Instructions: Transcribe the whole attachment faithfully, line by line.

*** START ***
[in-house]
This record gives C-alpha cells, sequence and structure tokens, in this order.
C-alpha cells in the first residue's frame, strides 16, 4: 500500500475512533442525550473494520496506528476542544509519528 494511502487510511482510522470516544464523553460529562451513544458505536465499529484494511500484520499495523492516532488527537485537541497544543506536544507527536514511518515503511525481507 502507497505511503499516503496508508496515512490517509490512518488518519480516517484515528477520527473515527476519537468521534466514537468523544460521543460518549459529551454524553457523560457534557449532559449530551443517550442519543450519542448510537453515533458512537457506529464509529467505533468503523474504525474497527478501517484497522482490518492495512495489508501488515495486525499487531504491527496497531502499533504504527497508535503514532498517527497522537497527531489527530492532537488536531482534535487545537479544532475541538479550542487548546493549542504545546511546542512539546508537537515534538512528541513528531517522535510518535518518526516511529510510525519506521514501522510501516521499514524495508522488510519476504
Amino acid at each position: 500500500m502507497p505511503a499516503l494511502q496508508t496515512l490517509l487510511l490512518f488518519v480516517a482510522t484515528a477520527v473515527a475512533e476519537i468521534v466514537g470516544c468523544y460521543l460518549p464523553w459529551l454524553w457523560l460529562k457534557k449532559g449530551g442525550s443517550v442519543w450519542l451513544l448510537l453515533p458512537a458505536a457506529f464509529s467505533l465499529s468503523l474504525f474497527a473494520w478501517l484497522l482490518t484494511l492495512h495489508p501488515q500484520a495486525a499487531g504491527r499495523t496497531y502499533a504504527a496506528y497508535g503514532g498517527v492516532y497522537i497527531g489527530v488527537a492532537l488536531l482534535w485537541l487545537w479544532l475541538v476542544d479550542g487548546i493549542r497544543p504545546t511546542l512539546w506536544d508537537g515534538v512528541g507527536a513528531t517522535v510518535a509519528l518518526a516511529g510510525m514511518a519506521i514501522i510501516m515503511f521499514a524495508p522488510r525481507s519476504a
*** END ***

[in-house]
This record gives C-alpha cells, sequence and structure tokens, in this order.
C-alpha cells in the first residue's frame, strides 16, 4: 500500500475512533442525550473494520496506528476542544509519528 494511502487510511482510522470516544464523553460529562451513544458505536465499529484494511500484520499495523492516532488527537485537541497544543506536544507527536514511518515503511525481507 502507497505511503499516503496508508496515512490517509490512518488518519480516517484515528477520527473515527476519537468521534466514537468523544460521543460518549459529551454524553457523560457534557449532559449530551443517550442519543450519542448510537453515533458512537457506529464509529467505533468503523474504525474497527478501517484497522482490518492495512495489508501488515495486525499487531504491527496497531502499533504504527497508535503514532498517527497522537497527531489527530492532537488536531482534535487545537479544532475541538479550542487548546493549542504545546511546542512539546508537537515534538512528541513528531517522535510518535518518526516511529510510525519506521514501522510501516521499514524495508522488510519476504
Amino acid at each position: 500500500m502507497p505511503a499516503l494511502q496508508t496515512l490517509l487510511l490512518f488518519v480516517a482510522t484515528a477520527v473515527a475512533e476519537i468521534v466514537g470516544c468523544y460521543l460518549p464523553w459529551l454524553w457523560l460529562k457534557k449532559g449530551g442525550s443517550v442519543w450519542l451513544l448510537l453515533p458512537a458505536a457506529f464509529s467505533l465499529s468503523l474504525f474497527a473494520w478501517l484497522l482490518t484494511l492495512h495489508p501488515q500484520a495486525a499487531g504491527r499495523t496497531y502499533a504504527a496506528y497508535g503514532g498517527v492516532y497522537i497527531g489527530v488527537a492532537l488536531l482534535w485537541l487545537w479544532l475541538v476542544d479550542g487548546i493549542r497544543p504545546t511546542l512539546w506536544d508537537g515534538v512528541g507527536a513528531t517522535v510518535a509519528l518518526a516511529g510510525m514511518a519506521i514501522i510501516m515503511f521499514a524495508p522488510r525481507s519476504a